The Financial Services Authority (FSA) may soon announce changes to regulation for the over-70s mark...
The Financial Services Authority (FSA) may soon announce changes to regulation for the over-70s market, writes Georgina Kenyon. Experts urged the regulator to change the rules, which presently make a distinction between selling insurance to people over the age of 70 from younger customers.
If the FSA goes through with the amendments, expected to be made public in August, Insurance Conduct of Business (ICOB) advisers may be able to sell insurance to the over 70s.
Nick Kirwan, director of protection marketing at Scottish Widows, argued that changes in demographics will make these changes necessary.
He said: "Currently, if customers are looking for an insurance policy beyond the age of 70 it is just not widely available. The rates are also not competitive or particularly reasonable for people over 70.
"But because of the ageing population and the increasing trend for more people, in particular men, to have families beyond the age of 60, the current regulation needs to be looked into," he added.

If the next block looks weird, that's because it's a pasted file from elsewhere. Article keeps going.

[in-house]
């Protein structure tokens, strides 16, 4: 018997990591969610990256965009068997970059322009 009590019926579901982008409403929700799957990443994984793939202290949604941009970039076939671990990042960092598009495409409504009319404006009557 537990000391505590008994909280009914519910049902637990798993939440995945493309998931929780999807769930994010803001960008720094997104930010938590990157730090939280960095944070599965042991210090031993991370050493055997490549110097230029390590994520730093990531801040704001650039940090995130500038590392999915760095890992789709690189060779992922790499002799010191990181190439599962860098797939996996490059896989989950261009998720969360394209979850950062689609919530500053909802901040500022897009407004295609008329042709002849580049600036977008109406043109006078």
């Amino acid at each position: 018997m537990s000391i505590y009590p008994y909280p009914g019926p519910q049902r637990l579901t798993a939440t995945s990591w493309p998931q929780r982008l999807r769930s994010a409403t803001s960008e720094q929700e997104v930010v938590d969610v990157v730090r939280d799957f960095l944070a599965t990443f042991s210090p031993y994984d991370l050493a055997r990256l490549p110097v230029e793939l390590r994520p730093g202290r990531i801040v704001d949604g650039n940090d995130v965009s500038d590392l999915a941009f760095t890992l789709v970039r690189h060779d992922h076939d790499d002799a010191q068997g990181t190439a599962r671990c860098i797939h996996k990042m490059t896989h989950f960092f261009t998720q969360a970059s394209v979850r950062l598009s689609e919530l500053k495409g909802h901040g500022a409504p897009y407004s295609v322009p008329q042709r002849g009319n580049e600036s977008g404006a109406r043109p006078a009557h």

Kirwan explained that it was not practical to separate the process of selling insurance to people who were different ages, saying it would be preferable for adjustments to be made to the current law.
In a separate announcement, the FSA revealed that experience of general insurance (GI) regulation so far suggested there are greater risks to consumers relating to personal protection - such as payment protection insurance and critical illness cover - than from other areas of general insurance.
As part of its effectiveness review that began earlier this year, the FSA is considering whether ICOB rules provide rules sufficient consumer safeguards for the sale of protection policies.
Dan Waters, director of retail policy at the FSA, said: "The GI effectiveness review presents a good and timely opportunity to look at ICOB in fine detail."
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